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Create a button to kill a pesky or stuck Chrome browser section

browsersSo..you go to a site to read an article on rooting your Android/Apple phone, you get creative and want the lyrics to a popular song, or you visit a news link to some new media site that you’ve never heard of before but it has a news item that you are interested in and it happens…a popup window in the middle of your screen and it is asking you to some task before you leave (and that includes clicking on a “CANCEL” button on the popup.

First off–DON’T CLICK ON ANYTHING within that browser window. Nothing there is good for you or your computer. Most of these sites are made with CSS, HTML5, and Javascripting. JavaScript has a feature that is deployed in every version and you cannot block it easily, called onUnload().

So no matter where you click on that page or even if you CTRL-ALT-DELETE, you may be subject to something being loaded on to your computer screen.
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Another scenario is that Chrome for some reason is just stuck and will not respond to your mouse clicks and you need it dead NOW!

Okay…I hear you…much in the same way we created a shortcut to kill off Internet Explorer under similar circumstances, we can create a shortcut for your desktop or taskbar that will immediately terminate Google Chrome and it will not trigger any onUnload() event that can harm your system.

So to stop myself from reinventing the wheel, I want you to go over this previous posting — http://tech.jchampion.com/?p=16 and follow the steps to the letter.

The only thing that we are going to change the command you paste into the command line area from “C:\Windows\System32\taskkill.exe /F /IM iexplore.exe /T” to “C:\Windows\System32\taskkill.exe /F /IM chrome.exe /T”

If you want to understand what all your instructions mean it is simple – taskkill.exe is the Windows commandline command to terminate a task by either process identification number or by name.

/F means to force it dead
/IM means the image name to kill
/T is telling taskkill to not only kill the program but any child programs that may have opened up as a result

This is quick, painless and easy. Just follow the steps from above and if you want instructions on all of Taskkill’s options use this TechNet link —

This works in Windows XP, Vista, Windows 7, Windows 8, Server 2003, Server 2008, Server 2008r2, and Server 2012.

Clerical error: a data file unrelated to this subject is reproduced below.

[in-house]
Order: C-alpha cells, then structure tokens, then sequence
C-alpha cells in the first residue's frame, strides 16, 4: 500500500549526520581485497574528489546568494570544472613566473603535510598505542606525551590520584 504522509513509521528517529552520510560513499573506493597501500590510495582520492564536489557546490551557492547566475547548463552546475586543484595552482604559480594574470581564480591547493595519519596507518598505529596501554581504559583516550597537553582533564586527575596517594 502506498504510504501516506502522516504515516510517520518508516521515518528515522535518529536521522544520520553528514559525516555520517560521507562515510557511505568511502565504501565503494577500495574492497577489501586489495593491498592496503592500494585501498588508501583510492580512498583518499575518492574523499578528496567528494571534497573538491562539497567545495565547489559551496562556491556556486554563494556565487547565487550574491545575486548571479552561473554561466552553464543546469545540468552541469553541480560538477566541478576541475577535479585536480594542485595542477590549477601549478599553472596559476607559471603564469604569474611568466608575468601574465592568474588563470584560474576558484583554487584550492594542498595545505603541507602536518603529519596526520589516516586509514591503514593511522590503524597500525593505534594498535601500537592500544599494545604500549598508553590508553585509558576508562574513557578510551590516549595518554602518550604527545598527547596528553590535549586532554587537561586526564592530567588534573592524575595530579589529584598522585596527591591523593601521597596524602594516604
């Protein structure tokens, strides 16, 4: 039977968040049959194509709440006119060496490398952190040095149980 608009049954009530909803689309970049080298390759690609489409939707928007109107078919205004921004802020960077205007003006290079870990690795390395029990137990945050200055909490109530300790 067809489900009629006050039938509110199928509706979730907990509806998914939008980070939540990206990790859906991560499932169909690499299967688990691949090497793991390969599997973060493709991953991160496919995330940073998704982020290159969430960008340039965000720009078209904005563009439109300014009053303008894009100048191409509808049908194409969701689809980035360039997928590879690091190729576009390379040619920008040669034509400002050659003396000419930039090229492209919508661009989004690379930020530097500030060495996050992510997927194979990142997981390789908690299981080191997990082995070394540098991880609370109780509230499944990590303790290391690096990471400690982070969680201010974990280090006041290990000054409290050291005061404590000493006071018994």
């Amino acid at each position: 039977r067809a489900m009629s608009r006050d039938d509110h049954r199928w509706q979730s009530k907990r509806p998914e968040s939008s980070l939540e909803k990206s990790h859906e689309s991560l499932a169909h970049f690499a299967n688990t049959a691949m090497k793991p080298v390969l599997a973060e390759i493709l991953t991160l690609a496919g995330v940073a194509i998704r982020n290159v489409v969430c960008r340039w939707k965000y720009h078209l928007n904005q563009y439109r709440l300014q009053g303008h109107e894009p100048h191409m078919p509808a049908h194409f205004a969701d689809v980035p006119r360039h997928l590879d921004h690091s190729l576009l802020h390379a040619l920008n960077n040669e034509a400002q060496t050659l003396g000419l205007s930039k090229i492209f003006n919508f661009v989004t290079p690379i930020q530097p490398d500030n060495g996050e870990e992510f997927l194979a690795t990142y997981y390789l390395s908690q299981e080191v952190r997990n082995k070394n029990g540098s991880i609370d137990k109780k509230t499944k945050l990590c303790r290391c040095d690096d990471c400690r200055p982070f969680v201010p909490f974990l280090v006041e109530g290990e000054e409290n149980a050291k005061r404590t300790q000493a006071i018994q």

As usual…if you have any questions about this–just ask! Find me on Facebook, Twitter (@jachamp) or via this blog.

john

Build your own IE “eject” button

Sometimes Google sends you to sites where there is no safe place to click.

If you ever find yourself on a page that locks your browser up so that your only choice is to click on a site manufactured pop-up; then you need an eject button and I am going to show you how to make one.

Step one, right click anywhere on your desktop that is empty and choose Create New –> Shortcut

Kill IE shortcut button

An icon/button that you can use to shutdown IE safely

Now you need to give the shortcut some direction and tell it what to do. The command that you would type in DOS to kill IE is:

C:\Windows\System32\taskkill.exe /F /IM iexplore.exe /T

So you need to enter this command into the Target field and then select okay.

Kill IE Screenshot 2

Adding in the command into the target field in Windows new shortcut

Next step–name the shortcut. I call it KillIE.exe

Kill IE Shortcut Screenshot 3

Name that new shortcut

Now you have a perfectly good shortcut to kill a locked browser safely. There is a technical reason why we will kill Internet Explorer in this manner but trust me, this is safer than use CTRL-ALT-DEL/task manager.

Why? Because this way is a rude way to exit IE. Task Manager uses a polite mechanism which politely unloads the content from the Windows. This polite manner gives scripts that lock up your browser a chance to save their place and store data on your computer. The Kill IE tool/shortcut not only simply kills the IE session, it can also be modified to work on Firefox, Chrome, Opera, and other browsers and it is safer because it does not allow a site to grab a foothold on your system.

Questions? Ask John